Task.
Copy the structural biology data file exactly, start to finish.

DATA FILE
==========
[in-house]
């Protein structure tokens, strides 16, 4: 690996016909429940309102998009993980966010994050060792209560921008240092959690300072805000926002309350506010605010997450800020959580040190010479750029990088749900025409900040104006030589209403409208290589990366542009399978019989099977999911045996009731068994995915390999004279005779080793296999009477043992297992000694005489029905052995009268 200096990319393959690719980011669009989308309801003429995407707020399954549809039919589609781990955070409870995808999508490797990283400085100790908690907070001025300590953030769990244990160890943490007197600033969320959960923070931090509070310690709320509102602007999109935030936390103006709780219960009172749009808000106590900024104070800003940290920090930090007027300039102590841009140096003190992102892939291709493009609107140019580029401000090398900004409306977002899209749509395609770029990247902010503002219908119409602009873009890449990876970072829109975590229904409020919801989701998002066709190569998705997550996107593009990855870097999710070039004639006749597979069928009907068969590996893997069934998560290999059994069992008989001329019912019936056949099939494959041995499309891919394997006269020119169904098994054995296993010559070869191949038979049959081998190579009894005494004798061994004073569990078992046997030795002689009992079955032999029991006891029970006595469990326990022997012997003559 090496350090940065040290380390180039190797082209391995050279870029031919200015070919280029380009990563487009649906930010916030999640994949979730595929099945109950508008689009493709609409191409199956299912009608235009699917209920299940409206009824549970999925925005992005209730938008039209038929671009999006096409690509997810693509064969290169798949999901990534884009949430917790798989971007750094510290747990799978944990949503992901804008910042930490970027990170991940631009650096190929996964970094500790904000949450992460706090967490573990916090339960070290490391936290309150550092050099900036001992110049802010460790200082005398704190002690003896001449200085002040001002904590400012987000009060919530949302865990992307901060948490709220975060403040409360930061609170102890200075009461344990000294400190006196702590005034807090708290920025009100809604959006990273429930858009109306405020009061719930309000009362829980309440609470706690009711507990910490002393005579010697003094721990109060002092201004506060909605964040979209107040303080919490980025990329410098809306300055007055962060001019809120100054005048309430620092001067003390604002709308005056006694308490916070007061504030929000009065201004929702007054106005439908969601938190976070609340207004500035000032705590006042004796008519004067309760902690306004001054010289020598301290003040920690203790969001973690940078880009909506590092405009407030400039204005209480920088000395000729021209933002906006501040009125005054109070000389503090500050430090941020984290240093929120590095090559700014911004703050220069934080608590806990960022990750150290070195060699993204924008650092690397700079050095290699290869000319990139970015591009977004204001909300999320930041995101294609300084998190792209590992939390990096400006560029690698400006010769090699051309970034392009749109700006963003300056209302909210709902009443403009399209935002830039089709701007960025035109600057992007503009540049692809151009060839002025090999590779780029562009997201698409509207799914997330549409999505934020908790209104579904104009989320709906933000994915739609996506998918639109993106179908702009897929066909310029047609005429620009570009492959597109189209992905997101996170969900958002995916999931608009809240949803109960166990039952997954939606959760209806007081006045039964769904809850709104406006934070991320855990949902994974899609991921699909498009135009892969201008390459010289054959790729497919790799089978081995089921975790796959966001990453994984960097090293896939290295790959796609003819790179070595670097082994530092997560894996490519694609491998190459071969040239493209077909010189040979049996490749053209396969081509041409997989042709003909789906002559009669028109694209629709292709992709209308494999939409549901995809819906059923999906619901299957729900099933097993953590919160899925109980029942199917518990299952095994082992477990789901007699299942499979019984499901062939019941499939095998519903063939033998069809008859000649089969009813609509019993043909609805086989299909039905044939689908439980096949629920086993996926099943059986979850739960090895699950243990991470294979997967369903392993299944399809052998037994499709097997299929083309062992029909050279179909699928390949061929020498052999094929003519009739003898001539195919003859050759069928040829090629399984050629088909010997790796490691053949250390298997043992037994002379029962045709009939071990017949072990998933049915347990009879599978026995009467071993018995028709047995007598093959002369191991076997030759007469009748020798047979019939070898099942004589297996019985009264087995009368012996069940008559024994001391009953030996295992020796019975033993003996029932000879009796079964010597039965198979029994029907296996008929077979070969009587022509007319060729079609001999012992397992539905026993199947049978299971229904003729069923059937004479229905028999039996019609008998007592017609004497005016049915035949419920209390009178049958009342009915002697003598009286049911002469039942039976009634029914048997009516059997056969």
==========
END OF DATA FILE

[in-house]
């Protein structure tokens, strides 16, 4: 690996016909429940309102998009993980966010994050060792209560921008240092959690300072805000926002309350506010605010997450800020959580040190010479750029990088749900025409900040104006030589209403409208290589990366542009399978019989099977999911045996009731068994995915390999004279005779080793296999009477043992297992000694005489029905052995009268 200096990319393959690719980011669009989308309801003429995407707020399954549809039919589609781990955070409870995808999508490797990283400085100790908690907070001025300590953030769990244990160890943490007197600033969320959960923070931090509070310690709320509102602007999109935030936390103006709780219960009172749009808000106590900024104070800003940290920090930090007027300039102590841009140096003190992102892939291709493009609107140019580029401000090398900004409306977002899209749509395609770029990247902010503002219908119409602009873009890449990876970072829109975590229904409020919801989701998002066709190569998705997550996107593009990855870097999710070039004639006749597979069928009907068969590996893997069934998560290999059994069992008989001329019912019936056949099939494959041995499309891919394997006269020119169904098994054995296993010559070869191949038979049959081998190579009894005494004798061994004073569990078992046997030795002689009992079955032999029991006891029970006595469990326990022997012997003559 090496350090940065040290380390180039190797082209391995050279870029031919200015070919280029380009990563487009649906930010916030999640994949979730595929099945109950508008689009493709609409191409199956299912009608235009699917209920299940409206009824549970999925925005992005209730938008039209038929671009999006096409690509997810693509064969290169798949999901990534884009949430917790798989971007750094510290747990799978944990949503992901804008910042930490970027990170991940631009650096190929996964970094500790904000949450992460706090967490573990916090339960070290490391936290309150550092050099900036001992110049802010460790200082005398704190002690003896001449200085002040001002904590400012987000009060919530949302865990992307901060948490709220975060403040409360930061609170102890200075009461344990000294400190006196702590005034807090708290920025009100809604959006990273429930858009109306405020009061719930309000009362829980309440609470706690009711507990910490002393005579010697003094721990109060002092201004506060909605964040979209107040303080919490980025990329410098809306300055007055962060001019809120100054005048309430620092001067003390604002709308005056006694308490916070007061504030929000009065201004929702007054106005439908969601938190976070609340207004500035000032705590006042004796008519004067309760902690306004001054010289020598301290003040920690203790969001973690940078880009909506590092405009407030400039204005209480920088000395000729021209933002906006501040009125005054109070000389503090500050430090941020984290240093929120590095090559700014911004703050220069934080608590806990960022990750150290070195060699993204924008650092690397700079050095290699290869000319990139970015591009977004204001909300999320930041995101294609300084998190792209590992939390990096400006560029690698400006010769090699051309970034392009749109700006963003300056209302909210709902009443403009399209935002830039089709701007960025035109600057992007503009540049692809151009060839002025090999590779780029562009997201698409509207799914997330549409999505934020908790209104579904104009989320709906933000994915739609996506998918639109993106179908702009897929066909310029047609005429620009570009492959597109189209992905997101996170969900958002995916999931608009809240949803109960166990039952997954939606959760209806007081006045039964769904809850709104406006934070991320855990949902994974899609991921699909498009135009892969201008390459010289054959790729497919790799089978081995089921975790796959966001990453994984960097090293896939290295790959796609003819790179070595670097082994530092997560894996490519694609491998190459071969040239493209077909010189040979049996490749053209396969081509041409997989042709003909789906002559009669028109694209629709292709992709209308494999939409549901995809819906059923999906619901299957729900099933097993953590919160899925109980029942199917518990299952095994082992477990789901007699299942499979019984499901062939019941499939095998519903063939033998069809008859000649089969009813609509019993043909609805086989299909039905044939689908439980096949629920086993996926099943059986979850739960090895699950243990991470294979997967369903392993299944399809052998037994499709097997299929083309062992029909050279179909699928390949061929020498052999094929003519009739003898001539195919003859050759069928040829090629399984050629088909010997790796490691053949250390298997043992037994002379029962045709009939071990017949072990998933049915347990009879599978026995009467071993018995028709047995007598093959002369191991076997030759007469009748020798047979019939070898099942004589297996019985009264087995009368012996069940008559024994001391009953030996295992020796019975033993003996029932000879009796079964010597039965198979029994029907296996008929077979070969009587022509007319060729079609001999012992397992539905026993199947049978299971229904003729069923059937004479229905028999039996019609008998007592017609004497005016049915035949419920209390009178049958009342009915002697003598009286049911002469039942039976009634029914048997009516059997056969």